When it is decided to make a new version of a beloved, famous or highly valued film, or even to re-adapt a novel with the same characteristics to the cinema, it is usually done with an economic interest. Producers think they can take advantage of the public’s penchant for the previous work to fill their pockets; and they are not wrong. But that does not mean that the filmmakers in charge of the new feature film do not have their own reasons or that it cannot end up being a good work of art. The latter is what we expect from the new Dune (2021), first of two parts that has been directed by the canadian Denis Villeneuve, author of other very interesting films such as Prisioneros (2013), The Arrival (2016) or Blade Runner 2049 (2017).
Because the first adaptation of the homonymous novel by Frank Herbert (1965), which was awarded the Hugo and Nebula prizes, is the responsibility of none other than the American David Lynch (1984). And, apparently, his colleague from the north was not satisfied with his work. Like most professional critics, it must be added.
Falling in love with Frank Herbert’s relationship with nature
As far as we know, Denis Villeneuve’s efforts included for a long time to bring his own cinematic approach to Dune, and to accomplish what the charlatan Alejandro Jodorowsky could not. His meeting with veteran composer Hans Zimmer (Hannibal) by Blade Runner 2049 it was decisive for the project of the new adaptation to take shape, because they both love Frank Herbert’s book.
In conversations with Helen O’Hara of Empire magazine, Denis Villeneuve has stated the following: “For me, the book is about foreknowledge: a character who can see the future. I feel that Herbert himself had a very good vision of the future: people exploit natural resources with brutality and other people fight for the good of nature ”. And, according to the journalist, “he wants young people, in particular, to discover this story through the film as he once discovered the book, and to fall in love with the “beautiful ecosystems and Herbert’s unique relationship with nature””.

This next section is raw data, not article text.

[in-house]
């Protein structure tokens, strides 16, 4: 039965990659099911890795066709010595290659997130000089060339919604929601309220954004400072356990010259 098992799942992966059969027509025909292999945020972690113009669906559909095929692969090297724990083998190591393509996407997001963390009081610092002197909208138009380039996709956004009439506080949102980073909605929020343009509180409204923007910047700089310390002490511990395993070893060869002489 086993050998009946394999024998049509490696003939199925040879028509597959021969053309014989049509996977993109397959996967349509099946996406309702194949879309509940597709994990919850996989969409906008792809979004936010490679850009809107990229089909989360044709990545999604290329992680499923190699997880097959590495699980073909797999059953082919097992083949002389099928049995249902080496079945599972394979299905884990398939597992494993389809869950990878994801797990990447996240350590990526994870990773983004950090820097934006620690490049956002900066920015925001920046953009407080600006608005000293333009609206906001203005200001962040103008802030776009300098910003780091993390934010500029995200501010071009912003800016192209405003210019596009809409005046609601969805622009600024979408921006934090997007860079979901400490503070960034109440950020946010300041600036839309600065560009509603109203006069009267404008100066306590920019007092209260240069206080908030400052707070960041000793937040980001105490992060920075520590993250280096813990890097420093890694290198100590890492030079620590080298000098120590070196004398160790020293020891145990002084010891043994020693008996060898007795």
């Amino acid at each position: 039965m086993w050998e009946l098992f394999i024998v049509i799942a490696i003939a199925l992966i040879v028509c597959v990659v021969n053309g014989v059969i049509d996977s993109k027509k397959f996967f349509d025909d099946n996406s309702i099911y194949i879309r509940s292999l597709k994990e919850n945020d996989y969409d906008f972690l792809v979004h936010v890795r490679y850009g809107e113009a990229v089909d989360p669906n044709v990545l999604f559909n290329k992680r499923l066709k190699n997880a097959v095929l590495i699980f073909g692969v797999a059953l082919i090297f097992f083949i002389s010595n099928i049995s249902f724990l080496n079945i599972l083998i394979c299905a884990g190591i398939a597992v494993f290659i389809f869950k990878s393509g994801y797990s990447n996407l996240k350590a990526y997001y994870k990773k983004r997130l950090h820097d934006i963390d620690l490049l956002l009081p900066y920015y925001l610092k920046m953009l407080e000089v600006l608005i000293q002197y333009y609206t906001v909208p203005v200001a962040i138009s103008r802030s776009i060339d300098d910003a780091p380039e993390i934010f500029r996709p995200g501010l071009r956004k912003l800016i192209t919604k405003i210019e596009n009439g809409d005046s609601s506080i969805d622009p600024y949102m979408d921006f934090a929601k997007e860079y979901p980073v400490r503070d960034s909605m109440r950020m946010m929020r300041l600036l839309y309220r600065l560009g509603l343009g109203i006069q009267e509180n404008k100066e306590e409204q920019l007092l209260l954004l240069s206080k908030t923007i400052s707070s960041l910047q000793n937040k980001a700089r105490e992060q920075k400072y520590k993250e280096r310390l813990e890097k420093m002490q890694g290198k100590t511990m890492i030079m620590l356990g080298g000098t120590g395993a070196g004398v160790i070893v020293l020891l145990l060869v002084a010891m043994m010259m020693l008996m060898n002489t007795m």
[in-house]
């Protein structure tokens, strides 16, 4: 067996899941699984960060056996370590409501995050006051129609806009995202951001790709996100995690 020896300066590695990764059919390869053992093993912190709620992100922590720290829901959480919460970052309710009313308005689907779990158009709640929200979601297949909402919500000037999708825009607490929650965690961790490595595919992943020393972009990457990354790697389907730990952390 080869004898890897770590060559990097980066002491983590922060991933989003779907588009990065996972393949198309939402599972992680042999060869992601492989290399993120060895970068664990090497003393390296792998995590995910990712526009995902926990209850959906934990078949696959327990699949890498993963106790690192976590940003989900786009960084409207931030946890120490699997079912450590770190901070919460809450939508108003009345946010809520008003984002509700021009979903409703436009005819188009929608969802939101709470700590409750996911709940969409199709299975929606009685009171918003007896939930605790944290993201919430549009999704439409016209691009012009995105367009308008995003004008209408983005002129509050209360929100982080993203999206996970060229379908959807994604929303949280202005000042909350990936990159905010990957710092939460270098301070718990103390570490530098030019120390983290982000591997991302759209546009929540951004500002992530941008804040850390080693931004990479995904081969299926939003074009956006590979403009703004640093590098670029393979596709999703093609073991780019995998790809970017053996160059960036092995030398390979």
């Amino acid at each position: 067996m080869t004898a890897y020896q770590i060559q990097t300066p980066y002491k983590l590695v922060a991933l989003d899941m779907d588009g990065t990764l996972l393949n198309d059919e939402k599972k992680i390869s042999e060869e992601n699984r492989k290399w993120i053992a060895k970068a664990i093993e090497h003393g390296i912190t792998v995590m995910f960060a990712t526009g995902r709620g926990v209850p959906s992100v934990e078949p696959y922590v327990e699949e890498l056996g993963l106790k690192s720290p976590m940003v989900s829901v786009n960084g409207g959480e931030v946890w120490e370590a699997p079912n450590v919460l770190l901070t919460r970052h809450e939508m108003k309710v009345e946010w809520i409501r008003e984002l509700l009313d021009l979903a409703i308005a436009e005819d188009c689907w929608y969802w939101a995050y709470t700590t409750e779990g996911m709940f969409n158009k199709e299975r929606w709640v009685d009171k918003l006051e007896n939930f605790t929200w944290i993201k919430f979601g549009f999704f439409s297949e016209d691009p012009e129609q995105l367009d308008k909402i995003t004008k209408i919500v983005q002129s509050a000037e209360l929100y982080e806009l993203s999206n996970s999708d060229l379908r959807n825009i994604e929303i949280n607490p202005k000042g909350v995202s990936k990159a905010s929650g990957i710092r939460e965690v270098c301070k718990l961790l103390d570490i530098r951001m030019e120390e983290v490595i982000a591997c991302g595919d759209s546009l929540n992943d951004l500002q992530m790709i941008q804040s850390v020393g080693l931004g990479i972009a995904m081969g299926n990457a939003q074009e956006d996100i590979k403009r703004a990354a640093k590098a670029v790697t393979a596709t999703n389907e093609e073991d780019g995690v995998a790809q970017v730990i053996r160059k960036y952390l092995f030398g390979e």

‘Dune’: from David Lynch to Denis Villeneuve
But the filmmaker’s motivations go beyond that. “I’m a huge David Lynch fan; he is the teacher ”, assures Denis Villeneuve to Helen O’Hara. “When I saw Dune, I remember being excited, but there are parts that I love and other elements that I feel less comfortable with. So I remember being half satisfied. That is why I thought to myself: “There is still a movie that needs to be made about that book, just a different sensibility.”
What happens is that You cannot be “half satisfied” because satisfaction implies being satisfied, not to believe that David Lynch could have done things in a more acceptable way without a doubt. So Denis Villeneuve’s thing has been to catch the bull by the horns because he will think that, if he really wanted something to be done well, he better have done it himself.
“It is not easy to carry the dreams of your adolescence in front of a camera ”, acknowledges the filmmaker. “The teenager that I was really was a great dreamer. He had to try to please that guy. It’s all the pressure to make sure I don’t let myself down in that dream. ” So we can only hope that, by not having disappointed himself with the new Dune, Denis Villeneuve did not disappoint viewers either.